Rick Hanson PhD

Aug 01, 2013

What are you bracing against?

atlas 01The title of this practice is a little tongue-in-cheek. What I mean is, most of us – me included – spend time worrying about criticism: past, present, and even future. Yes, try hard, keep agreements, “don’t be evil,” etc. But sooner or later – usually sooner – someone is going to point out the error in your ways. Often in subtle versions that still have an implicit criticism, such as giving advice, helping or teaching when you don’t really need it, making corrections, comparing you negatively to others, or focusing on the one tile in the mosaic of your actions that’s problematic while staying mum about the 99 other good tiles.

In …

Rick Hanson PhD

Jul 08, 2013

Drop the load

Are you doing too much?

You may have seen the old Mickey Mouse movie in which he is working at a conveyor belt in a factory. More and more widgets come at him that he has to handle, and he gets increasingly frazzled as he struggles to keep up.

Do you ever feel the same way? Think about all the dishes, emails, meetings, reports, drives, calls returned, laundry folded, children tucked into bed, friends comforted, errands run, etc. etc. Most of a person’s tasks, even all of them, could be individually rewarding and done for a good purpose, but taken as a whole they’re often too much. It’s certainly gotten this way for me.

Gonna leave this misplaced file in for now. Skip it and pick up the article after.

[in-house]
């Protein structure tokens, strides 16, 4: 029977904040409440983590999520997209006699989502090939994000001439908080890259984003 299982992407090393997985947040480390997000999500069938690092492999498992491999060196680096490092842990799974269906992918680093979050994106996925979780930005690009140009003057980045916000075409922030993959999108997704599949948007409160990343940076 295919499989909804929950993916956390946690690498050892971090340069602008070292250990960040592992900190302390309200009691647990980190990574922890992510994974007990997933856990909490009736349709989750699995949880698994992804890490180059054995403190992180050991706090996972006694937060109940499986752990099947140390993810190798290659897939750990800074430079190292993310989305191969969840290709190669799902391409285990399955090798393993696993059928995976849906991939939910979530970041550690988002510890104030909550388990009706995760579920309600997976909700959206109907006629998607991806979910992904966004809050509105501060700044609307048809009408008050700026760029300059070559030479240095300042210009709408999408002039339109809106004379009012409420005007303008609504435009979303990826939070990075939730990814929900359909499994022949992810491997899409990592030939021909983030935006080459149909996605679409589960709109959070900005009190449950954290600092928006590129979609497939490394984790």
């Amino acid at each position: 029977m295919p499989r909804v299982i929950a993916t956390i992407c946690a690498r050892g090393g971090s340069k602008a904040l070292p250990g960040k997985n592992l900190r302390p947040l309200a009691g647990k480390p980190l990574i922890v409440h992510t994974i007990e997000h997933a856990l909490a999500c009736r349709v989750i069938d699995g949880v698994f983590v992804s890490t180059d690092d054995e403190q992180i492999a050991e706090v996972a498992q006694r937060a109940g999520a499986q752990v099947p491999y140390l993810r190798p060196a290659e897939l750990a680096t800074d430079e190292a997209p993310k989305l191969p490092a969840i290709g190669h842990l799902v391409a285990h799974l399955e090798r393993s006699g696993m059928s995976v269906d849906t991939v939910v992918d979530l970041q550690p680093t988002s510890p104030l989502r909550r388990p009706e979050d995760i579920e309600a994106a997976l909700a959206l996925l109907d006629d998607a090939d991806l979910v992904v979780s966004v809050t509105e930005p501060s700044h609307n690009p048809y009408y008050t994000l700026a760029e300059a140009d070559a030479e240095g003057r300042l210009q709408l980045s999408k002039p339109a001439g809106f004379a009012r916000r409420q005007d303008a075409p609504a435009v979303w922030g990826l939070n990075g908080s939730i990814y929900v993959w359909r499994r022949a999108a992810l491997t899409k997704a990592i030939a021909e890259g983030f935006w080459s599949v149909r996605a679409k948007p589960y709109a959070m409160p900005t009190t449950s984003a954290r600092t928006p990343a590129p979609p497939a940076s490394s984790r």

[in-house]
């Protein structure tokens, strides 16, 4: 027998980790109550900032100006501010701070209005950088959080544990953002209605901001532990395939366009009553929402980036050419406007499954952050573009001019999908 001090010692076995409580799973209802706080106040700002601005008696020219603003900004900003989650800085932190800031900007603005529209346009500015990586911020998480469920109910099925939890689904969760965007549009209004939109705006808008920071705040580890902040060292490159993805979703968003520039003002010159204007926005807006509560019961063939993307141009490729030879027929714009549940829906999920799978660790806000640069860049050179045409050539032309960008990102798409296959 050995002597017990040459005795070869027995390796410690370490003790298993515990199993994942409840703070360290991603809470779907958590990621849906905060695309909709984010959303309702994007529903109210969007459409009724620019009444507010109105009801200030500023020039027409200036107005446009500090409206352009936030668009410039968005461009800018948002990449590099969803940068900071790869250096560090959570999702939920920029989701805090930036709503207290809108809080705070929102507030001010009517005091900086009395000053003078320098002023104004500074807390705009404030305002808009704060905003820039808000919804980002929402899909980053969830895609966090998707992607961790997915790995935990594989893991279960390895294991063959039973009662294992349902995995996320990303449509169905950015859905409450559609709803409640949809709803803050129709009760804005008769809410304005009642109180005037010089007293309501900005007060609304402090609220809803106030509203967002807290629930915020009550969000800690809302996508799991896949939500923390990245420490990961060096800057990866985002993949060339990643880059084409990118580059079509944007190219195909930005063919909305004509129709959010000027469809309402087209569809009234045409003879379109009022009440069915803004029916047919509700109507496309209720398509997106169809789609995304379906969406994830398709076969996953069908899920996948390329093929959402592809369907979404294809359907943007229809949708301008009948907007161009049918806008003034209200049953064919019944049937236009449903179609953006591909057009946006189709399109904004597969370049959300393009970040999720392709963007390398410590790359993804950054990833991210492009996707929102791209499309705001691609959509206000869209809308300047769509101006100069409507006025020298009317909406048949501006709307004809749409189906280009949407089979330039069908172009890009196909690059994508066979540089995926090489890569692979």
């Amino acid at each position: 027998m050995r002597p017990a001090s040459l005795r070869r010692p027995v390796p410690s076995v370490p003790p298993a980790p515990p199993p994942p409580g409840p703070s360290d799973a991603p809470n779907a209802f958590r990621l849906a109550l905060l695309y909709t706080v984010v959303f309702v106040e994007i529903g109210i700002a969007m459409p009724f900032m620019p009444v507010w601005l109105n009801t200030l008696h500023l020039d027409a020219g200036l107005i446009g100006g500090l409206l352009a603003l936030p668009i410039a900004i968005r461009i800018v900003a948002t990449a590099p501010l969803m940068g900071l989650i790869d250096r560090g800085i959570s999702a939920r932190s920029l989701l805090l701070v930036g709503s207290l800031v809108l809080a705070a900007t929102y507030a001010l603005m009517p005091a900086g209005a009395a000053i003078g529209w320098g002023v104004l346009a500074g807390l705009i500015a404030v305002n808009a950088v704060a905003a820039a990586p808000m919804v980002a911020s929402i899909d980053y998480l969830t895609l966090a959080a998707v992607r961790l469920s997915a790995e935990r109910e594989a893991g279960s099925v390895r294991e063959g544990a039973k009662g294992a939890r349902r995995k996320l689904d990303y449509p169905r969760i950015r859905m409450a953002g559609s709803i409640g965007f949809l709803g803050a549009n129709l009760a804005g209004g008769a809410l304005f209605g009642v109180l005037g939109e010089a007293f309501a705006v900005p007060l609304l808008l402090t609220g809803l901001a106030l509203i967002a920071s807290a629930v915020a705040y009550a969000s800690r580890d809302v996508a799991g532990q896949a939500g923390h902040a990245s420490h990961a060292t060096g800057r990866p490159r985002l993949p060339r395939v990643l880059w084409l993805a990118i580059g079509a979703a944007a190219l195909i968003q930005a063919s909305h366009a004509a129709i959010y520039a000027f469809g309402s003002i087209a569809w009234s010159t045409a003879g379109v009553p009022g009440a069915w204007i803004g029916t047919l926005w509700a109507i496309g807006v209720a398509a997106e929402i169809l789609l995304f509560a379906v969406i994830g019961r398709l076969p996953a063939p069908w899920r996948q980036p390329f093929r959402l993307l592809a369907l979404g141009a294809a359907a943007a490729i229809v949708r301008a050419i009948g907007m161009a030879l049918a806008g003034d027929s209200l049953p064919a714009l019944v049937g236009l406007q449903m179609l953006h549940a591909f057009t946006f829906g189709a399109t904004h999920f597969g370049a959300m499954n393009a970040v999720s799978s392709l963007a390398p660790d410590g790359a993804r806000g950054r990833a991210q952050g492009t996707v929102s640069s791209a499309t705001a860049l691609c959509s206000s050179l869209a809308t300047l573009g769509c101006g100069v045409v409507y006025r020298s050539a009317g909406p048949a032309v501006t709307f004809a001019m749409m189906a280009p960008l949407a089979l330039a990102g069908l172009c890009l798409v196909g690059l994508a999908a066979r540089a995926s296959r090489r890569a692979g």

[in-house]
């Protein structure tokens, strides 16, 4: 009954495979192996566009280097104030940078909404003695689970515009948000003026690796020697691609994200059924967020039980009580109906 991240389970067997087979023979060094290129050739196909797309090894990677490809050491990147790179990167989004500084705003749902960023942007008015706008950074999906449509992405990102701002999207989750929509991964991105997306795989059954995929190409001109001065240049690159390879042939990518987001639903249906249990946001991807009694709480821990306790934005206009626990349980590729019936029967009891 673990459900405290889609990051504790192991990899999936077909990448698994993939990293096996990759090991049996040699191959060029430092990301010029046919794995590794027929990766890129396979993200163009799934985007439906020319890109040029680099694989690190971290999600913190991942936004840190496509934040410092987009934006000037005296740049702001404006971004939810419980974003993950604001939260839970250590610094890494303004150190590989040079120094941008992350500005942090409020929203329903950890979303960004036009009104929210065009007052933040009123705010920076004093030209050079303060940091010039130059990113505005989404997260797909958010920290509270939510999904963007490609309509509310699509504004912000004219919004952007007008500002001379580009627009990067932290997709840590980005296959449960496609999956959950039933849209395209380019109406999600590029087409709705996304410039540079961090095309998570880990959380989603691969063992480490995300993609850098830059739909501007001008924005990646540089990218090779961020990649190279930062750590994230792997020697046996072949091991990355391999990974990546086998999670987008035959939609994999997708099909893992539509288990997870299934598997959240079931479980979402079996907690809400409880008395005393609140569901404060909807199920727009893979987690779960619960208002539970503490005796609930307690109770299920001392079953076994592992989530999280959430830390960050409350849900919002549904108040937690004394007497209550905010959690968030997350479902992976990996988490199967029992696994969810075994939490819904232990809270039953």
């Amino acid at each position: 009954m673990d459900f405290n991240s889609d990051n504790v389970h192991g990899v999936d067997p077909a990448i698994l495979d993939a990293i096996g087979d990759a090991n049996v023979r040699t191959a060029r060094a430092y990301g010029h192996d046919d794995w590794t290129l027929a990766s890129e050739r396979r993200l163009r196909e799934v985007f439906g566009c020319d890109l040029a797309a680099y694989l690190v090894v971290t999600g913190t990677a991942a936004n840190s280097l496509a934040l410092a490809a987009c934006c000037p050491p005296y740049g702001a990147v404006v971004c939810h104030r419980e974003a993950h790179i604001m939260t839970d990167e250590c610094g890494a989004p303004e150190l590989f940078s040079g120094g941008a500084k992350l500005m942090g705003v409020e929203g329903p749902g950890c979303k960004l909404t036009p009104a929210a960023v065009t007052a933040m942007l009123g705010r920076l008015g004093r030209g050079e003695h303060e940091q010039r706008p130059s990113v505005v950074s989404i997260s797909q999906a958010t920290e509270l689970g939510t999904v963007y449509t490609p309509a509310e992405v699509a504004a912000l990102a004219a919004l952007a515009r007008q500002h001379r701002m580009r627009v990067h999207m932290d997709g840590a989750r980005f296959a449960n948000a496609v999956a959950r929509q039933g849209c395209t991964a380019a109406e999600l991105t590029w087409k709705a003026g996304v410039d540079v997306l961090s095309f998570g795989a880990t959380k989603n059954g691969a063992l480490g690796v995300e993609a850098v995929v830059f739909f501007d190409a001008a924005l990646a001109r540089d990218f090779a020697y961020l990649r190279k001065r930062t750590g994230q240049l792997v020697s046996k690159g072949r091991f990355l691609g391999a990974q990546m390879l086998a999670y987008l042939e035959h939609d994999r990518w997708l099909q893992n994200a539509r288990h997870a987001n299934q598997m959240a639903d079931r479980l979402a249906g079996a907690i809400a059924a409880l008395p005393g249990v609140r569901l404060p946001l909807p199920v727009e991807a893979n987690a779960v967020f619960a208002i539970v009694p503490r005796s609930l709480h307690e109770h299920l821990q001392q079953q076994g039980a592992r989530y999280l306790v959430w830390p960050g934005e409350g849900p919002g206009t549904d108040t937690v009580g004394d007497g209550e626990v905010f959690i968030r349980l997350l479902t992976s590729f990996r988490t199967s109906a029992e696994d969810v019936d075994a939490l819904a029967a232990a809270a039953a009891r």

Doing crowds out being, the urgent crowds out the …

Bodhipaksa

Jun 04, 2013

The conscious evolution of appreciation (Day 53)

100 Days of LovingkindnessThe neuropsychologist (and Wildmind contributor) Rick Hanson, Ph.D., is very good at pointing out that our brains have a negativity bias. Our brains, as he puts it, are like velcro for painful experiences and teflon for pleasant experiences. And this bias has arisen because of our evolutionary history: hominins and early humans who ignored potential threats didn’t leave many ancestors, and so we’re descended from rather “twitchy” forebears who were good at thinking about things that might go wrong.

But now that, for most of us reading this article, our basic needs are largely covered, and so we find ourselves in the situation not of struggling to live, but …

Rick Hanson PhD

Apr 29, 2013

Put no one out of your heart